Bible craft: David & Mephibosheth, 2 Samuel 9-10

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My goodness, I’ve been a bad blogger. So many crafts, cakes, DIYs, homeschool activities…so little time to blog about them! Better late than never, right?

This weekend the kids’ ministry at our church was to study 2 Samuel 9-10. In this passage we find the beautiful story of King David’s kindness to Mephibosheth, the crippled son of his deceased best friend, Jonathan. I love this story. If only all of us took the opportunity to lavish kindness and love on one another, especially those who deal with lifelong hardship! I am so thankful to be part of a church body that teaches children beyond the favorite Bible stories that you find in a children’s picture Bible. The story of David and Mephibosheth is a hidden gem that can stir little children’s hearts to show love and kindness, especially to those who might look different. Think of the bullying, name-calling, and harshness our little ones are exposed to every day. This little lesson on compassion could make such a positive impact on their character!

For the lesson, my fantastic teaching partner, Aaron, brought his two older kiddos to perform the story as a skit. 24 preschoolers sat motionless as the play unfolded. It was simple, but illustrated the love of David for his friend’s son, despite differences and family hostility. The children were left with the truth that “God can help me show kindness to others.”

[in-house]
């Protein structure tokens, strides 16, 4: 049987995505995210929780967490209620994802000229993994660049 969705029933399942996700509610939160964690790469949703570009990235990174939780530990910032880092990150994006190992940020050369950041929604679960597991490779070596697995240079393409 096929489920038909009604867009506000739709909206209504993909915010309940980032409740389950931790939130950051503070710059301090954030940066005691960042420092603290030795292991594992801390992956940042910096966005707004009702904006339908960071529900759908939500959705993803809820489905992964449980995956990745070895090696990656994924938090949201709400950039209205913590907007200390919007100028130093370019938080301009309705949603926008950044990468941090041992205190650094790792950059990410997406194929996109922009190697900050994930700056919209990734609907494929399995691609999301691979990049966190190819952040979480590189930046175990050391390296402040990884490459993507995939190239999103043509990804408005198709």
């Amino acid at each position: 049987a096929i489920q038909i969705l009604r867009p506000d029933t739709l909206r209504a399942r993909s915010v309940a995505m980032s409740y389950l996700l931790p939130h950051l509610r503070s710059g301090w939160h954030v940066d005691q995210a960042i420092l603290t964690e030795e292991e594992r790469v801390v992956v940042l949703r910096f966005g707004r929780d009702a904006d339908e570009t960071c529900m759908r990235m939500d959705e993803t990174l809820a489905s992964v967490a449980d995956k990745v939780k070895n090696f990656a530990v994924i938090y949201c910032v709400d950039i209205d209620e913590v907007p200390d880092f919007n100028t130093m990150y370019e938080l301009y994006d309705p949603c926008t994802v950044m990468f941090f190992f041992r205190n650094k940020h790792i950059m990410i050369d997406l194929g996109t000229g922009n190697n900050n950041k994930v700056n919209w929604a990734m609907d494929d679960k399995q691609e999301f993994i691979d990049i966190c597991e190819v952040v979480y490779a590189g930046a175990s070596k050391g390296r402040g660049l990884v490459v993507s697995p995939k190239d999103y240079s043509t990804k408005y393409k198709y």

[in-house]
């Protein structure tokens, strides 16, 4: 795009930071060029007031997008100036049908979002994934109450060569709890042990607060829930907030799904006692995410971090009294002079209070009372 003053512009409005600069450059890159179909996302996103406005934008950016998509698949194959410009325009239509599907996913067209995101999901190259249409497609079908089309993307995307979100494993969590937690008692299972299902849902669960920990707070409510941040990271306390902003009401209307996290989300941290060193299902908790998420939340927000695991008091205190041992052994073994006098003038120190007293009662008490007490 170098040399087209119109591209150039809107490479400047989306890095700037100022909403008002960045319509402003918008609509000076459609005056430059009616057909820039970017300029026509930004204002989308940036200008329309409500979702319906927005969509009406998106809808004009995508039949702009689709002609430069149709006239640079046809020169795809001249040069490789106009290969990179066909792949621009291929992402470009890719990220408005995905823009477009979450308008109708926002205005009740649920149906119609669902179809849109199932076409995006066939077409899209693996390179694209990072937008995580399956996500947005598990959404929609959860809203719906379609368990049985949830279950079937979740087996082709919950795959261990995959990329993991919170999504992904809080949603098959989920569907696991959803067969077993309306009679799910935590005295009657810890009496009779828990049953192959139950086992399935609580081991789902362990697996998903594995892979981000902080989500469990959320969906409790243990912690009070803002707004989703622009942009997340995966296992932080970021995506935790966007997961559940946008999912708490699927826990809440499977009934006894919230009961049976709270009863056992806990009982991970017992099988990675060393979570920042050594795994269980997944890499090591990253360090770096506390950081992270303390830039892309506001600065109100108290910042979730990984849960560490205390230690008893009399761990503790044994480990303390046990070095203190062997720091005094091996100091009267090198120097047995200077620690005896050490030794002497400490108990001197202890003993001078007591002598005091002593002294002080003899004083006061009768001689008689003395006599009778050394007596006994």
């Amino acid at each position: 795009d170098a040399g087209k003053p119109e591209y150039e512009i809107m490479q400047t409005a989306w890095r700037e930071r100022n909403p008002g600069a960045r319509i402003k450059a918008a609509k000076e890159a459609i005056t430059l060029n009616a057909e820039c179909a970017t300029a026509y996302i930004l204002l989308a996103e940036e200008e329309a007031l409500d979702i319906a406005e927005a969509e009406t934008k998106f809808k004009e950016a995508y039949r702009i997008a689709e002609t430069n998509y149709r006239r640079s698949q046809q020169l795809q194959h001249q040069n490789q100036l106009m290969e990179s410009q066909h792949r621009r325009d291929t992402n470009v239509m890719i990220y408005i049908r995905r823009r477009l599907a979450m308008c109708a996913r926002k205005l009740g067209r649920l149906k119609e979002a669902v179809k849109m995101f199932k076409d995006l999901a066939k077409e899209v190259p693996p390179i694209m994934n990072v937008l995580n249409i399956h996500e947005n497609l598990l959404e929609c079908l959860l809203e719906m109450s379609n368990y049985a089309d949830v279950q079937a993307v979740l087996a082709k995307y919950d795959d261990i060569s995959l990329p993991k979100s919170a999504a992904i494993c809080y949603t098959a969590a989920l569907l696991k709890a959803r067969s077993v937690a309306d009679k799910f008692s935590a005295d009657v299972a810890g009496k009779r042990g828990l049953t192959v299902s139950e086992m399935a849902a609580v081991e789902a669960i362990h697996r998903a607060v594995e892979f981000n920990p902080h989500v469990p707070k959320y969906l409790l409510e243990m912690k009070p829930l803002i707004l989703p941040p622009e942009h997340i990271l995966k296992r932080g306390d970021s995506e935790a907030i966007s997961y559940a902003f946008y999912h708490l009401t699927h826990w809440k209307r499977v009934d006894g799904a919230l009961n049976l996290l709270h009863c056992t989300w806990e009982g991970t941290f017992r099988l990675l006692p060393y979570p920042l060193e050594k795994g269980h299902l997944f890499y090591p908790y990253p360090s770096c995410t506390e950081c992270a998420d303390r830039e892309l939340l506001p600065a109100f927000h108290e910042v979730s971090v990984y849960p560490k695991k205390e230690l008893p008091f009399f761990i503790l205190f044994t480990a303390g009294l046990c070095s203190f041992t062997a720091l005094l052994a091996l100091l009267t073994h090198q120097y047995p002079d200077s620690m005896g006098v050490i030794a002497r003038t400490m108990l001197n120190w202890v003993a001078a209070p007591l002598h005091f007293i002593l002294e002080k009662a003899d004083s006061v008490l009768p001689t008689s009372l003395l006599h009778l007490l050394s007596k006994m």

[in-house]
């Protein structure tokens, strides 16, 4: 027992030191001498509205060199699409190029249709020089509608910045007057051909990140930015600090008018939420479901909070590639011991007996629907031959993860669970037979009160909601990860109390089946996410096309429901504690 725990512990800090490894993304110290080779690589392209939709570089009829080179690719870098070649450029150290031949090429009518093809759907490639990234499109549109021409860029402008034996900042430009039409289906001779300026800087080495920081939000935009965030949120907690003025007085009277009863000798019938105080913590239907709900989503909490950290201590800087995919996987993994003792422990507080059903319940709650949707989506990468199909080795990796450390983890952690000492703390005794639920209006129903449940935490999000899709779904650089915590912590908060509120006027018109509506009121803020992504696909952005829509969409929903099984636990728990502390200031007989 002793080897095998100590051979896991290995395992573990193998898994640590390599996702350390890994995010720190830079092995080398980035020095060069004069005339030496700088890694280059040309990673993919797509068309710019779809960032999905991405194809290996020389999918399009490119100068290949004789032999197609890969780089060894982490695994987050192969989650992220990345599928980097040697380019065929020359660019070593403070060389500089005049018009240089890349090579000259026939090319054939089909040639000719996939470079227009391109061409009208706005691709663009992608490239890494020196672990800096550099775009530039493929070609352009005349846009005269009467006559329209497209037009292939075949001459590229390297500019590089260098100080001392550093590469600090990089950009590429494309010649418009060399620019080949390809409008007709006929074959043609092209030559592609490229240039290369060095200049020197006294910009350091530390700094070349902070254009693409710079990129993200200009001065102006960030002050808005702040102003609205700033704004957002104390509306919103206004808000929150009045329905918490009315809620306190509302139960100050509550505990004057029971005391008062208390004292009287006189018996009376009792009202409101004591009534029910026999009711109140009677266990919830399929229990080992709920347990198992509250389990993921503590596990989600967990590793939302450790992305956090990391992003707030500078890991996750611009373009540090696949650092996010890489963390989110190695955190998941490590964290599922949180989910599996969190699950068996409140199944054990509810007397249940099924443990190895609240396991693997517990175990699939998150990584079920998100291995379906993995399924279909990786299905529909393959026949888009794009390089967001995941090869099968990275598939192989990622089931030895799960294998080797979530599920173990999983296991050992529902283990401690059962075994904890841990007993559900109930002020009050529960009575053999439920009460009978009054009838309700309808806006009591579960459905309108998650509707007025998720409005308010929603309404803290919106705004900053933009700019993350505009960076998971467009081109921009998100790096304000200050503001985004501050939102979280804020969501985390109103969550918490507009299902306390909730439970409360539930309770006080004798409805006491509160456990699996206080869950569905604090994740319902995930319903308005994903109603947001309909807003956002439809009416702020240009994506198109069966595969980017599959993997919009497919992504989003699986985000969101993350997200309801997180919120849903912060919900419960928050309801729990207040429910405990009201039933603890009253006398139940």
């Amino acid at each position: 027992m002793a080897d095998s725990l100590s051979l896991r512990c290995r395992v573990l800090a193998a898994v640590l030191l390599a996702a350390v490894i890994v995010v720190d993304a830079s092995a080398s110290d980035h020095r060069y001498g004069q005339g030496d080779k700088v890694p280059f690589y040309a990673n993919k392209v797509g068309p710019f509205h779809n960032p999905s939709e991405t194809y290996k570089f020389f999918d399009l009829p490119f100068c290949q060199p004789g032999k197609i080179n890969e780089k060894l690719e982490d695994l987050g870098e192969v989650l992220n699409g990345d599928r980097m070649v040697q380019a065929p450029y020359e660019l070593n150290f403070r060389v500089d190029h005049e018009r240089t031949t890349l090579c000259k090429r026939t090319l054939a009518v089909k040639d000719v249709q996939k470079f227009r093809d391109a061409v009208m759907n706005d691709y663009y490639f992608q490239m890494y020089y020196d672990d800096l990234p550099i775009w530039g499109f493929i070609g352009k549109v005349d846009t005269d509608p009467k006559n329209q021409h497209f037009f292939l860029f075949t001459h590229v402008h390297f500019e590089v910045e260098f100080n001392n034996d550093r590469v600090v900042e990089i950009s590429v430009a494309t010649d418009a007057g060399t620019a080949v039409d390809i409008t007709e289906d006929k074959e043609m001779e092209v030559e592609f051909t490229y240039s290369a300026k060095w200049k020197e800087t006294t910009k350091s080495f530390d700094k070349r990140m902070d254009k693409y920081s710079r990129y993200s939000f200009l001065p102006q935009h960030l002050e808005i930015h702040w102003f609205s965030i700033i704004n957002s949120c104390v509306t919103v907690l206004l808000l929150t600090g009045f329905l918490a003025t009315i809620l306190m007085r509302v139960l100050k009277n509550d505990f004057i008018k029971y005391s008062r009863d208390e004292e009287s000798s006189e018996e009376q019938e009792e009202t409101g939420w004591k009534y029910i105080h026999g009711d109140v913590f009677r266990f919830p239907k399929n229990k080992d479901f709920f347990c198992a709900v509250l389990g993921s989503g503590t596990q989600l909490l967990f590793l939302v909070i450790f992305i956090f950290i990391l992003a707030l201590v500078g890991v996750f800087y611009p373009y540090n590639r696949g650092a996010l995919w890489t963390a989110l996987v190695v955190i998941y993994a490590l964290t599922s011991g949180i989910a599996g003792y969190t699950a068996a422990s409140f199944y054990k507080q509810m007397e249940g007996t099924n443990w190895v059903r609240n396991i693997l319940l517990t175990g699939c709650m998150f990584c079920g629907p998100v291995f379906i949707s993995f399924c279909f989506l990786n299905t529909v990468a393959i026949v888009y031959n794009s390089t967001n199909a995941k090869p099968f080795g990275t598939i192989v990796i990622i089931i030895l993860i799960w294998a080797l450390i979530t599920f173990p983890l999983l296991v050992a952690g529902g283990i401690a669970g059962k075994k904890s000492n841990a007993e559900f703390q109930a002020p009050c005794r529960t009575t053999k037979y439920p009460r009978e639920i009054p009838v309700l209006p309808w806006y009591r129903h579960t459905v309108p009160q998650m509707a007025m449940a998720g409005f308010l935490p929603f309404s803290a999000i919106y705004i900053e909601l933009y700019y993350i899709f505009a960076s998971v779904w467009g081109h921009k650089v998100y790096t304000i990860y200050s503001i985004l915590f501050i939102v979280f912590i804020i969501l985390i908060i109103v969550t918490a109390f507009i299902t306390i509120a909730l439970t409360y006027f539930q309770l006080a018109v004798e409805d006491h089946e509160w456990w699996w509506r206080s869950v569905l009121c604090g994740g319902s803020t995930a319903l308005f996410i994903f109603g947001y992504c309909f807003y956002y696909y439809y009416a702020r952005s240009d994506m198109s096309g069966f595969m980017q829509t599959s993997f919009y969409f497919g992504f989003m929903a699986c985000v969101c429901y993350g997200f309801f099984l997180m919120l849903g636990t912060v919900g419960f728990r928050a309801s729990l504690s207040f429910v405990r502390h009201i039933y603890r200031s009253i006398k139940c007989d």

I wanted to send the children home with a memento of the lesson, so I came up with a simple craft. They colored a picture of a boy, added crutches and bandages to show Mephibosheth’s condition, and then added a table and food to show how David provided for him. Easy, check! Fun, check! Inexpensive, check check! Below are the materials and steps to complete the craft. Let me know if you have any ideas to improve it…Maybe older children could include David at the table with his crown.

Enjoy!

2 Samuel 9-10 Craft

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Materials:
Mephibosheth Coloring Sheet (below)
Crayons
Scissors
Craft sticks
Gauze/white fabric
Liquid glue
Brown paper
Food magazines/coupon books/etc

2 Samuel 9-10

Teacher prep: Cut the brown paper into strips. I cut the strips lengthwise, about 1/2 inch, and then cut a short end off and split it lengthwise for two table legs. Cut your gauze/fabric into small squares (two per child). Cut out plenty of food images from magazines, catalogs, and coupon books. Kids love picking out their favorite foods for the table!

In class: Children color the picture first, then glue on the crutches and bandages (in our 3s class, teachers apply glue to avoid waste, and so everyone finishes in a timely fashion). Add more glue for the table, and finally the food. Done! Such a simple craft, but each one comes out unique, and they all convey such an important message of love and kindness. If you’re looking for a way to illustrate 2 Samuel 9-10, I hope this craft will help you!

In His love,
Monique

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DIY custom closet doors with bookcase

That’s quite a mouthful, and I suppose it ought to be, as my most complex DIY project to date.  Remember when I hinted at more projects in the boys’ room?  Well, this is it!

My kids’ new shared bedroom has an enormous closet.  The opening is 72″ across.  YAY for storage!  But BOO on bi-fold closet doors.  When open, the doors extend way out into the room, cutting into usable space.  The only place for our cozy rocking chair happens to be in a corner by the closet, so with it there, the right hand door wouldn’t open more than a few inches.  Scoot chair–open door–retrieve item–close door–scoot chair.  A workout, maybe?  Functional…Not so much.  I’ve been wanting to replace those doors with sliding bypass doors, but I didn’t want to spend a fortune on a new set.

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Big fat closet (minus the old doors) – out with the old and on with the new!